Melanoma is the deadliest form of skin cancer, striking nearly 77,000 Americans each year and killing 9,500.
That's why doctors are concerned by new research that finds a surprising number of people who survive melanoma engage in risky behaviors after beating cancer, including not wearing sunscreen or visiting a tanning salon.
"We know that for many people with melanoma, sun exposure is a major risk factor for recurrence and sun protection may reduce their chances of getting melanoma again," said study author Dr. Anees B. Chagpar, an associate professor of surgery at Yale School of Medicine. "Although we found that melanoma survivors did better than the general public at protecting their skin from the sun, we also found that more than a quarter of melanoma survivors never wear sunscreen," she said.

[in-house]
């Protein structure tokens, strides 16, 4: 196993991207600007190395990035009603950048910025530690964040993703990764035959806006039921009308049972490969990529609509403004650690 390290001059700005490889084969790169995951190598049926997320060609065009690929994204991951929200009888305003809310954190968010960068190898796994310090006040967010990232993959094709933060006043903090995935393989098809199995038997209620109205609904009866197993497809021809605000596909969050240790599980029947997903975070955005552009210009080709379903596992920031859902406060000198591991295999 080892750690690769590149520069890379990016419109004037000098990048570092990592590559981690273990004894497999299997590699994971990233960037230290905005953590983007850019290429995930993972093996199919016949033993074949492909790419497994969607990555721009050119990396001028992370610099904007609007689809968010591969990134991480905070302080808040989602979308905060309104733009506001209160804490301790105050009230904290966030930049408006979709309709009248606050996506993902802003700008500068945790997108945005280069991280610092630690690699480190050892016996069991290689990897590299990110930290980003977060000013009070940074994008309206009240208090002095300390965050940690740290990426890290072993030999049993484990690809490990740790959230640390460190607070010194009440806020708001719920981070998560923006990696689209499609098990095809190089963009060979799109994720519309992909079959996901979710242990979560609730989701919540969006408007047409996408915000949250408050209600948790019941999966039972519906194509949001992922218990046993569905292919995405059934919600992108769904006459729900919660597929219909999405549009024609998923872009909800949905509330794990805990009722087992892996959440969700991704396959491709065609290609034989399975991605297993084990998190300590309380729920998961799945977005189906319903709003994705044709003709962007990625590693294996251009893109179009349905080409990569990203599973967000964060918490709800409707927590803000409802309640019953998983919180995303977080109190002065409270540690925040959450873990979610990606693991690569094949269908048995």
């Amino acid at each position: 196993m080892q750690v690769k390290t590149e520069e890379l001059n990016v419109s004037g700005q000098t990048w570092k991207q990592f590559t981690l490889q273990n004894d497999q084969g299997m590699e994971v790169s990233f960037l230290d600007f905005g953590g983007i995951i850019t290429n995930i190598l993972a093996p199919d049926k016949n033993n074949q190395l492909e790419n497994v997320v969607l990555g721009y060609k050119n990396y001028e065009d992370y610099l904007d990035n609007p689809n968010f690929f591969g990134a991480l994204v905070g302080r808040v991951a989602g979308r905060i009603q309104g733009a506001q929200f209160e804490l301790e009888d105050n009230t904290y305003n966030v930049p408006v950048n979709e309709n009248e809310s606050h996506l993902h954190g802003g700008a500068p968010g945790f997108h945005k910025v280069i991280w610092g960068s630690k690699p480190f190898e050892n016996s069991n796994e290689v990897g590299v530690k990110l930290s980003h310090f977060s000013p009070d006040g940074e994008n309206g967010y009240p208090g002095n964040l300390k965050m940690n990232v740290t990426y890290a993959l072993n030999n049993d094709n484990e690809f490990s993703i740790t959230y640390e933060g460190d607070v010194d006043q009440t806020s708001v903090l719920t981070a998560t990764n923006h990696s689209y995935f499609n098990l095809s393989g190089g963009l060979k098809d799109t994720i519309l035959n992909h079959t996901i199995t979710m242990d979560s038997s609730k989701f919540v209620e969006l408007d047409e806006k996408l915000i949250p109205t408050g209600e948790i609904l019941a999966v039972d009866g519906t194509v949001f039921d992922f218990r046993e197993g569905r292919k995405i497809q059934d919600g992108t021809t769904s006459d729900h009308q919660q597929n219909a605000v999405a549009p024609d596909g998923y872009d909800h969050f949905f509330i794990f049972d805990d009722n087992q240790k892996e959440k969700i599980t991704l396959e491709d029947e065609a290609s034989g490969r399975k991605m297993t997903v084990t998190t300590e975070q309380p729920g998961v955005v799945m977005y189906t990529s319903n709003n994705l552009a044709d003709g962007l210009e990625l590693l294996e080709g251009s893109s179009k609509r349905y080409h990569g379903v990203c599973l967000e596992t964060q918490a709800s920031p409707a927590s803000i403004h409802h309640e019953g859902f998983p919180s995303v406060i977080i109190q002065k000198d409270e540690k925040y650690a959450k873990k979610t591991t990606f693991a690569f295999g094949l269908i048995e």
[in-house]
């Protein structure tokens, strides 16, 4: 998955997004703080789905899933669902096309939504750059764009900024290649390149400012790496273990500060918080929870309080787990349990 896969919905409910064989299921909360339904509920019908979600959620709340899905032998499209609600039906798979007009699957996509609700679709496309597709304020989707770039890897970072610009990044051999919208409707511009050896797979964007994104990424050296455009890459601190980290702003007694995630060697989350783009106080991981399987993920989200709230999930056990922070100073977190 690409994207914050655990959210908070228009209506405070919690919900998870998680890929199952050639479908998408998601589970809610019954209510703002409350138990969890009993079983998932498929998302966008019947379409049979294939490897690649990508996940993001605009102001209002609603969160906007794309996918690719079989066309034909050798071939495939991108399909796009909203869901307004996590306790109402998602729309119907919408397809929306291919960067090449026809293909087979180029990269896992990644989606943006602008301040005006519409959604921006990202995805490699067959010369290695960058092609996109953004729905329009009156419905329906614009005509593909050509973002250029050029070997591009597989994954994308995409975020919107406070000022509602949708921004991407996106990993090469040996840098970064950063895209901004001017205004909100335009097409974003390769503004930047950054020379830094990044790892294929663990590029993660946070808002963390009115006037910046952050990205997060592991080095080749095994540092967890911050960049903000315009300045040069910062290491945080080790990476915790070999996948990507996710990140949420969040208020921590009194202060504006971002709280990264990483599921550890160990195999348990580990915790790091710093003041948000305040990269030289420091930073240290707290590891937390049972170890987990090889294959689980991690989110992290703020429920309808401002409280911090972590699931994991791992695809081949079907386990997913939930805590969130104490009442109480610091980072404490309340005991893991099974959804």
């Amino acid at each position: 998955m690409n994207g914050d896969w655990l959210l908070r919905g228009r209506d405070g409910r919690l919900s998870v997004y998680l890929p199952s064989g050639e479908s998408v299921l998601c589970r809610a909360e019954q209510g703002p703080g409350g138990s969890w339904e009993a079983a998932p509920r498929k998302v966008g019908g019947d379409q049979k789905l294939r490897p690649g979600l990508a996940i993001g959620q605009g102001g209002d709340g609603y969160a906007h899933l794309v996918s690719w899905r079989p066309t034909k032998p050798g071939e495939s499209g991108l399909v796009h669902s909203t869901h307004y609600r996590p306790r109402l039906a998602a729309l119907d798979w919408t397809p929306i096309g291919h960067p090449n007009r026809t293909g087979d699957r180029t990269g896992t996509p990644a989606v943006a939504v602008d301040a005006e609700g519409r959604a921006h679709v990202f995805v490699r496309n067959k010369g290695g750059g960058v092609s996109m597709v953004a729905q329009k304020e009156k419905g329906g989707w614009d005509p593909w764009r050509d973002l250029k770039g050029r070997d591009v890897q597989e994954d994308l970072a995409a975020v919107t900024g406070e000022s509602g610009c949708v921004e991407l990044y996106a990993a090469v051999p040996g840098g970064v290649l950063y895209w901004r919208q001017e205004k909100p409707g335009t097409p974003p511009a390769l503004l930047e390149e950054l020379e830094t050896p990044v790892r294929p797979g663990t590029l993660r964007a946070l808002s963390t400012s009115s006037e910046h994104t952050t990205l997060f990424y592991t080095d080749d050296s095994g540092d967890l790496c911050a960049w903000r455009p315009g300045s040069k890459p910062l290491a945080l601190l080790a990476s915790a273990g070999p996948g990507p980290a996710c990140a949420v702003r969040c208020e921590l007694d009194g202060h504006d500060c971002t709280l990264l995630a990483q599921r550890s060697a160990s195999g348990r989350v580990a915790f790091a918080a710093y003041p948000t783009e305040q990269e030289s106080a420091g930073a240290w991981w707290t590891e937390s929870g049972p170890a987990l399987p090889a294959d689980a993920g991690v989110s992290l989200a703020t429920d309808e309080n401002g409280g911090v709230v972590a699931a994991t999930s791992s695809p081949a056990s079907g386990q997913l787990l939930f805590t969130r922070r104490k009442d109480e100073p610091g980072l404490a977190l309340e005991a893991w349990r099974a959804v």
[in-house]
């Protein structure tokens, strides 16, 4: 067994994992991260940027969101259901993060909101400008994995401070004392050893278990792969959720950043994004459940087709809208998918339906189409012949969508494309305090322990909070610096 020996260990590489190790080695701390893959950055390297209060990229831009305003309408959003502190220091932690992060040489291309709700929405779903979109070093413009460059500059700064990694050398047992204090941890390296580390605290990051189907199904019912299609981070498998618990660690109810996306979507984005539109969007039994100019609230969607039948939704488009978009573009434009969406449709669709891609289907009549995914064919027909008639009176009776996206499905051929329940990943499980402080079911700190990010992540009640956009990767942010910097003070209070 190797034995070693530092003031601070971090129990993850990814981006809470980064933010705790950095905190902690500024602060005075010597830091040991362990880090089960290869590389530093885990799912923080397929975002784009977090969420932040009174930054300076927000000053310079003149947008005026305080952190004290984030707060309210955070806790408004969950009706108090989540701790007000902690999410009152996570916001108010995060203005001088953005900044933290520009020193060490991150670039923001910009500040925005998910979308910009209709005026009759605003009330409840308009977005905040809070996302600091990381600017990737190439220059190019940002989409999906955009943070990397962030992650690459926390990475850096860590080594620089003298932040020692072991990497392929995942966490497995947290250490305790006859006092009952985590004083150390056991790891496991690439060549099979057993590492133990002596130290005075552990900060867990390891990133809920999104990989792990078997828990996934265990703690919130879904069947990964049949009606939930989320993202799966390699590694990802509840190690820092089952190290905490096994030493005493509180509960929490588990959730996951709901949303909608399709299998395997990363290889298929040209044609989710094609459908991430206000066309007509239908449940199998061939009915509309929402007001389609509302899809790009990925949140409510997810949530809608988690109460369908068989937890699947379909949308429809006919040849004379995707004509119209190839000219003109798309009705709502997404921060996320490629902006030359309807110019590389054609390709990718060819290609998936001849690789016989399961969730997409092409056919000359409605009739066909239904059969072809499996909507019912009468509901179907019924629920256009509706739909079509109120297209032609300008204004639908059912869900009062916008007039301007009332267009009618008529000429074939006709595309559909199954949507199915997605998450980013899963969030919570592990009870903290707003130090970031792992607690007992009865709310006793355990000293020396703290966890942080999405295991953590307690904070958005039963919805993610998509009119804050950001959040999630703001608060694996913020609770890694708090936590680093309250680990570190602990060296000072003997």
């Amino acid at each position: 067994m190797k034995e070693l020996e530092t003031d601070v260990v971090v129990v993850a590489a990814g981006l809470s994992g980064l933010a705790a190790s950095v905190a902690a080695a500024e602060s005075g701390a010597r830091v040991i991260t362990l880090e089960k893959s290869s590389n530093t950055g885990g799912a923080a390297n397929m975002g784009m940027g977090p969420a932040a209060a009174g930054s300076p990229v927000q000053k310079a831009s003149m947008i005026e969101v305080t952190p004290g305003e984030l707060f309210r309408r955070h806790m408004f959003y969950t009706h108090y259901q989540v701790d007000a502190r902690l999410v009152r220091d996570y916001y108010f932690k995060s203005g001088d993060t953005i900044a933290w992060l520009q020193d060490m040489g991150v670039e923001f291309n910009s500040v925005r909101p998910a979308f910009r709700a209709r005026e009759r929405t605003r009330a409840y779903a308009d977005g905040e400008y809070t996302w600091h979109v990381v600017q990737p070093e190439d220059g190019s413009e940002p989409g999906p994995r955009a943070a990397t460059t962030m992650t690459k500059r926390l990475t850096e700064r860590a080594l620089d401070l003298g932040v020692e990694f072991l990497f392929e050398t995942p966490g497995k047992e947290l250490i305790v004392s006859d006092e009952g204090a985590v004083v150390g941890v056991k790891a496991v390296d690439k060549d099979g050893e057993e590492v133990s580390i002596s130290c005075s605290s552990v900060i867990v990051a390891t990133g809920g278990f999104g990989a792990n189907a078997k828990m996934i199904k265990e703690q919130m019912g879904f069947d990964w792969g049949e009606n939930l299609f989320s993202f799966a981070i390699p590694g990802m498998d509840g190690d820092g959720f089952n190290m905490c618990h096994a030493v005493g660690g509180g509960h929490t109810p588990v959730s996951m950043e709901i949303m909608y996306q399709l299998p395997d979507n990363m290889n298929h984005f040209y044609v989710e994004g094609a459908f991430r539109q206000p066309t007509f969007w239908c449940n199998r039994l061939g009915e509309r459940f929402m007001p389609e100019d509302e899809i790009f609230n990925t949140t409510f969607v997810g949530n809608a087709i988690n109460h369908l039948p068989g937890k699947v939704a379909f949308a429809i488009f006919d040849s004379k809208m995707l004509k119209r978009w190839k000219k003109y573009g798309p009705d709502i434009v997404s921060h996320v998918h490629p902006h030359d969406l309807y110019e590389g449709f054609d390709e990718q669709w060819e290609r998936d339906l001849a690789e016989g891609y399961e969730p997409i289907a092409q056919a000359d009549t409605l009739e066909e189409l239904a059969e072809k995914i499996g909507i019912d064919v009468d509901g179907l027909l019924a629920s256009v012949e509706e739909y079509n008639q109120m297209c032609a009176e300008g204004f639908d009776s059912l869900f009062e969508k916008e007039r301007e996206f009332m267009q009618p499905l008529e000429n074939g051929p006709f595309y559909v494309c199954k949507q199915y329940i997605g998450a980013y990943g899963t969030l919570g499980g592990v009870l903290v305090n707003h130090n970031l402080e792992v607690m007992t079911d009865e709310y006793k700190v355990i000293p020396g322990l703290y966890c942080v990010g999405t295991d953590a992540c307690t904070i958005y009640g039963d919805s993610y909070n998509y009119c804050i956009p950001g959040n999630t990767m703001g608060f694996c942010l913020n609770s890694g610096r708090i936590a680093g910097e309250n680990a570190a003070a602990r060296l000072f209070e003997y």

"That blew my mind."
The researchers found more than 27 percent of melanoma survivors skipped sunscreen when they went out, 15.5 percent reported rarely or never staying in the shade when outside, and 2 percent of survivors used indoor tanning beds even after a bout with cancer.
Chagpar said the tanning findings were especially "shocking and concerning," wondering if people might be "addicted" to tanning.
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